The FOI request put in by campaigners to the council administration produced much interesting information but a weakness in the act is that background information can be excluded on the grounds that it is policy formation. Once the foi request had started the digging we were able to ask the right questions and join up some of the dots after a meeting with officers. We were happy to share the info.In our view it was sensible for all the options to be looked at , the problem came when the “professionals”(which of course included government as well as local officers and consultants decided that the cycle path was the preferred route and Mr Bradshaw and the other new executives accepted this and work on the other routes was downgraded. It was vital that this was uncovered in time because otherwise a report would have been written extoling the virtues of the cycle route and that would have killed the M32 route. There is now a possibility of us getting BRT and an unmolested cycle path but unfortunately given past performance most people will be very doubtful.
    I suspect now that the cycle path has just about reached the category of too hot to touch but the battle on the PFI incinerator is just getting going.

  4. Chris Hutt says:

    So Gary, if the Railway Path route is finally becoming recognised as “too hot to touch”, wouldn’t it be timely, and a great service to the community, for someone to administer the “coup de grace” to put the thing out of our misery and allow us all to focus on other issues?

    May I suggest that the vote on April 1st would be an appropriate time for Bristol to send a clear signal to the West of England Partnership that they are wasting their time, and our money, pursuing that option. Can we could on the Lib-Dem’s to do the decent thing?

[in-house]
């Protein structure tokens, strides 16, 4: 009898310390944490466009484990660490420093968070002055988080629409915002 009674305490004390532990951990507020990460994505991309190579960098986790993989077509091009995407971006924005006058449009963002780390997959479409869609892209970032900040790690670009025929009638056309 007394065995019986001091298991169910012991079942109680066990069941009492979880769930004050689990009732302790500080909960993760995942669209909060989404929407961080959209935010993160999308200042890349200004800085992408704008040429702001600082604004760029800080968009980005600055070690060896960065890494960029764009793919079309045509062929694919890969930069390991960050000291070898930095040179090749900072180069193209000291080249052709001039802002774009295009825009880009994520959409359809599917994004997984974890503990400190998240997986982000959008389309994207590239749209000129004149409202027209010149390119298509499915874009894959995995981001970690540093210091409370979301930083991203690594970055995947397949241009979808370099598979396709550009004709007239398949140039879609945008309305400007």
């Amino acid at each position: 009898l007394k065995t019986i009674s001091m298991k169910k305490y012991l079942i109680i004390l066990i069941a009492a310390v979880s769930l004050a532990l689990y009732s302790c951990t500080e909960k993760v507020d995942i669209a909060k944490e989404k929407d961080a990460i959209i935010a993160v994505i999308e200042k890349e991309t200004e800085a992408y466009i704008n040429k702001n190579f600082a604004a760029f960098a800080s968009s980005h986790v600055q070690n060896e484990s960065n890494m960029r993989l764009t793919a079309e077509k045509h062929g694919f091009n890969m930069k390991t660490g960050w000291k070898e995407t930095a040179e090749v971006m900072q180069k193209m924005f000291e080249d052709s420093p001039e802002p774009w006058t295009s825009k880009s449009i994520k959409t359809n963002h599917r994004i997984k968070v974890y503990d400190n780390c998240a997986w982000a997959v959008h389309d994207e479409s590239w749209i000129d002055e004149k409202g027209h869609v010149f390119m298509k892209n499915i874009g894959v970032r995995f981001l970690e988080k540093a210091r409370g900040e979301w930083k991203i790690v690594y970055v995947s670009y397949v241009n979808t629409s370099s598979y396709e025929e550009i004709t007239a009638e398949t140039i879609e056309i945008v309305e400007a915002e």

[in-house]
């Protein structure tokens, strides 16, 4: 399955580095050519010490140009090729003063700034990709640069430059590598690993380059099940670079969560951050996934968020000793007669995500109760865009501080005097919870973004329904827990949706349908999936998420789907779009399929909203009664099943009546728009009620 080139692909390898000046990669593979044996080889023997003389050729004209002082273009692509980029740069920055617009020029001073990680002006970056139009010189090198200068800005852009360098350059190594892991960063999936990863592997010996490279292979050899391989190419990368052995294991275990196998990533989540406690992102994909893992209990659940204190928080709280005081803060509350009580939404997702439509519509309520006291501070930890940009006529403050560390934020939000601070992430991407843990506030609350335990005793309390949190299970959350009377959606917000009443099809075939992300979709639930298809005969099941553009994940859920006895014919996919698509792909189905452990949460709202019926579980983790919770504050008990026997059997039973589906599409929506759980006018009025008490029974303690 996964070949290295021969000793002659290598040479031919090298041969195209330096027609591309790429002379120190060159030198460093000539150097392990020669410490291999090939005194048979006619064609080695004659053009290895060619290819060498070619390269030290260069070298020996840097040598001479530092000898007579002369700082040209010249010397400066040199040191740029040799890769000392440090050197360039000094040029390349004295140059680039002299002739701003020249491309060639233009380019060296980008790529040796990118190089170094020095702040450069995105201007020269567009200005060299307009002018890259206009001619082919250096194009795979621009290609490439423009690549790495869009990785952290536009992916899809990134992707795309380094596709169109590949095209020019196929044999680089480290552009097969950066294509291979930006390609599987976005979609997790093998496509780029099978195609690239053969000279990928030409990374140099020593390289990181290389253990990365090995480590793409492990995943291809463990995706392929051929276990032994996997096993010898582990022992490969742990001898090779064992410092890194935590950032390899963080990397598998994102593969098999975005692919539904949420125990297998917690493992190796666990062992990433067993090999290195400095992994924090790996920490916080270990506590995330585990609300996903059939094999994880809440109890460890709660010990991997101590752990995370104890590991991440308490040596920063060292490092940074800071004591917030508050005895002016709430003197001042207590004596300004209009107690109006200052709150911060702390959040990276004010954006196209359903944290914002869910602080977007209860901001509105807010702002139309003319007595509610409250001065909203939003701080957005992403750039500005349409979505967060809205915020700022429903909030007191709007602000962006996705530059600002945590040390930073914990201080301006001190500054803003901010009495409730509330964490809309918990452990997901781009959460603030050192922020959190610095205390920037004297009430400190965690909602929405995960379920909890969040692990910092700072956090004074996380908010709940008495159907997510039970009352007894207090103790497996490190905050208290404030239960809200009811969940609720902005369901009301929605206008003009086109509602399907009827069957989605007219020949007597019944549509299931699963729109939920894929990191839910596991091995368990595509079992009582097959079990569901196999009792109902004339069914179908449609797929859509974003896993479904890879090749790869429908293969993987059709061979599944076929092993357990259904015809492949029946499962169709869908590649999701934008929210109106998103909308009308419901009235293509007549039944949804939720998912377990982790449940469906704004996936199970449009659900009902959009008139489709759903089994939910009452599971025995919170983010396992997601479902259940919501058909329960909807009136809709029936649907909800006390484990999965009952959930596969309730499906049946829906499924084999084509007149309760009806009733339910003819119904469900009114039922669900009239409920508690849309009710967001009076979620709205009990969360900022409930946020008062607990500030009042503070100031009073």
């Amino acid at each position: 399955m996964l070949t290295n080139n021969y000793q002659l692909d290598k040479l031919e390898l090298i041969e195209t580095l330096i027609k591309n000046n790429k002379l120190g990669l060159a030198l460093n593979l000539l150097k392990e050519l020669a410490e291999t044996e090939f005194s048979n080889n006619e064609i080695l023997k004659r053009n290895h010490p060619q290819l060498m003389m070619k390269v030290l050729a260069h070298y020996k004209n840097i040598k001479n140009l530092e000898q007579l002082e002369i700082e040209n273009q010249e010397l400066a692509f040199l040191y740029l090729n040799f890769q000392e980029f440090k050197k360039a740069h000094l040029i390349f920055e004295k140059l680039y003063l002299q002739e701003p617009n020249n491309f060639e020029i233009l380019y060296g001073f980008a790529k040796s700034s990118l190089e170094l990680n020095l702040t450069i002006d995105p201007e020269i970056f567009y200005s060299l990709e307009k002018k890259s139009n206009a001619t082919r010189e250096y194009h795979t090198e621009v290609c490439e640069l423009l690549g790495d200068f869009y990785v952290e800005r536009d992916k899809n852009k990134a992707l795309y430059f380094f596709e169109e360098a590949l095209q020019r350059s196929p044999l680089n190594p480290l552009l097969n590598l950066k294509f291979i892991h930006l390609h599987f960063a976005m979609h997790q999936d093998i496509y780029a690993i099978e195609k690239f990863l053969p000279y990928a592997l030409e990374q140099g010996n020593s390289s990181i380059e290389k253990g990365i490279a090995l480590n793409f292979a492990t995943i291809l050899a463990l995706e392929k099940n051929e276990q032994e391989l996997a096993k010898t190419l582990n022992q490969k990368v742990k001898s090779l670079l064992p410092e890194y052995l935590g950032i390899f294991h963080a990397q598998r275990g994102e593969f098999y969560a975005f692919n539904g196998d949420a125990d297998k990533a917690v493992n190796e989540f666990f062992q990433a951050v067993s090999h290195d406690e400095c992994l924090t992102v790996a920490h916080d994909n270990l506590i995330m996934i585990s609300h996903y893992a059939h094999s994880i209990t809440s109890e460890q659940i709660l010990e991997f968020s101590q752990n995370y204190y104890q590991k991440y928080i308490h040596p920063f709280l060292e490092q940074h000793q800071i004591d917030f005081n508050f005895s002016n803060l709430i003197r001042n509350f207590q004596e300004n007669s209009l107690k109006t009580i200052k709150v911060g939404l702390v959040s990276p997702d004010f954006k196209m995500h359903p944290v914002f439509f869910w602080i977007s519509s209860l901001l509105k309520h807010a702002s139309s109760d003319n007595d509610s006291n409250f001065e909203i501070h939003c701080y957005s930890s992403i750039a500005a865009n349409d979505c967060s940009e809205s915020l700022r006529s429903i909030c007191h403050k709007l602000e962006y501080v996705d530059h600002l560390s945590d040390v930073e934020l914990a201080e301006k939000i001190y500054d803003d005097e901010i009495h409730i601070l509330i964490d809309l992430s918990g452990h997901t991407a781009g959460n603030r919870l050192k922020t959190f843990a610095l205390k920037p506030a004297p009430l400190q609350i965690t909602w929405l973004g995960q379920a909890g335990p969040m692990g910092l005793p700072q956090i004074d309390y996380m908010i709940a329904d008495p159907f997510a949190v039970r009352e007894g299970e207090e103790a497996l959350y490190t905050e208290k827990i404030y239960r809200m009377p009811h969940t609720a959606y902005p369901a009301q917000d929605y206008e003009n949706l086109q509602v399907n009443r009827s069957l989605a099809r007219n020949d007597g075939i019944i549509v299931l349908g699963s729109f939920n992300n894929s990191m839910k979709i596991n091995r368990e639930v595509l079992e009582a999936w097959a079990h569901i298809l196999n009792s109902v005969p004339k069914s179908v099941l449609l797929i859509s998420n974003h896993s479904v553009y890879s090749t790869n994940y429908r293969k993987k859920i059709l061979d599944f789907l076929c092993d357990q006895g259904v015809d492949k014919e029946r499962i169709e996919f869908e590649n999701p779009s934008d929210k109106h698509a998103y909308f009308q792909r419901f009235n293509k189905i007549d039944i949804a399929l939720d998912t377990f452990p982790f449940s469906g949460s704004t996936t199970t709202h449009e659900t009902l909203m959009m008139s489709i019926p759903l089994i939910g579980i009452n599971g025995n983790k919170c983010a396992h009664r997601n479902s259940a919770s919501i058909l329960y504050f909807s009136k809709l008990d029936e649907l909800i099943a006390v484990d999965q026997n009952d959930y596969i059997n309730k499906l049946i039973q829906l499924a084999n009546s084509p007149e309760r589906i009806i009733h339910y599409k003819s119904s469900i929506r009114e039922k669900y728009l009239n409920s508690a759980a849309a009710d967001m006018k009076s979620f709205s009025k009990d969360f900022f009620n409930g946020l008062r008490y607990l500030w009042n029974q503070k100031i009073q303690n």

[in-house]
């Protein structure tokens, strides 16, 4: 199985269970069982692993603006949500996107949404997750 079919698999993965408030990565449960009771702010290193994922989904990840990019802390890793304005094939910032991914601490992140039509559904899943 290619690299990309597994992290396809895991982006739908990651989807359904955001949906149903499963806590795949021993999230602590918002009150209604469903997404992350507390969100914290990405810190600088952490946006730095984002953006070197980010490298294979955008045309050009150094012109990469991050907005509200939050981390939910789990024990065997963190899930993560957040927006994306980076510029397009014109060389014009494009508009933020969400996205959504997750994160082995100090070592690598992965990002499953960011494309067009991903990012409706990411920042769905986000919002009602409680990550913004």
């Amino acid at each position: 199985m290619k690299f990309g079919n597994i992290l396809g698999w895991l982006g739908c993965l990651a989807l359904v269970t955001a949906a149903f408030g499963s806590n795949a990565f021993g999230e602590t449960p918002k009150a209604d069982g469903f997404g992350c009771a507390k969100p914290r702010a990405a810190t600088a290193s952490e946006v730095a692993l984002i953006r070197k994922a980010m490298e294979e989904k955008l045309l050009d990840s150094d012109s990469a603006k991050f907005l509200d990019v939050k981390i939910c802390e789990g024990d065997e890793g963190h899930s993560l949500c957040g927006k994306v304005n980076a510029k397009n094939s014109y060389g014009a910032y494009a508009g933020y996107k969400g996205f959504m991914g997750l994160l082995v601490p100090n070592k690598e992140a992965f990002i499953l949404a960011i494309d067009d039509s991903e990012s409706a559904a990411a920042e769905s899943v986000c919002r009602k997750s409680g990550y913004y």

5. Chris Hutt says:

    Sorry, slight typo there. Last sentence should of course have been “Can we count on the Lib-Dems to do the decent thing?”

  6. Gary Hopkins says:

    You may not have noticed but Bristol is at present,although Lib Dems are the largest party, run by a Lab/con alliance. We have no representation on the decision making boards and have to work very hard to even get information. We recognise reality and were quick once we had the information to put out our position but unfortunately we are not in charge . Everyone should also be on their guard to make sure that public utterances are matched by real decisions.
    It is rare for a local politician to inspire a whole new verb in such a short time but “to Bradshaw” is now in quite common parlance.
    I offer no definition.
    Others might have some ideas.

  7. Chris Hutt says:

    Gary, I am aware of the distribution of seats on the Council and the fact that the Conservatives have put Labour in power, but as the largest group by a large margin the Lib-Dems surely carry some clout in an open debate, such as we’ve been promised for April 1st. A lot of people will be watching very carefully to see how councillors vote.

  8. Bristol Dirt Bag says:

    While taking a well needed drink down the pub I was told that the area representatives for the Easton Community Partnership were recently given a presentation by some PR woman trying to sell the BRT scheme… from what I can gather it wasn’t received too well.

    Does anyone else know anything about this presentation?

  9. Gary Hopkins – Chris asked you what I thought was a very straight question. Why wont you give a straight answer?

    Will you/the Lib Dems do the decent thing, vote against the plan to turn the Railway Path into a bus route and do your utmost to get councillors from other parties to vote with you?

  10. bristoltravelplan says:

    Not sure you’ll get the straight answer you want, VowlestheGreen , as Mr Hopkin’s is being his usual slippery self — and why are we not hearing from Dr Dennis Brown about all this stuff – has he been sacked as transport guru for the Lib Dems? Surely not. Maybe he’s the one who decided to go for the cyclepath in the first place – if so we should be told. I hear the chief cyclepath campaigners met Bradshaw in the week – anyone know what happened?

  11. Sarah says:

    Hi Dirtbag
    I also heard about the presentation to the Easton Community Partnership. According to the person I spoke to, the Partnership put in a request for more information about the plan, and got a presentation from consultants Steer Davies Gleave, who outlined the 3 options BB lists here.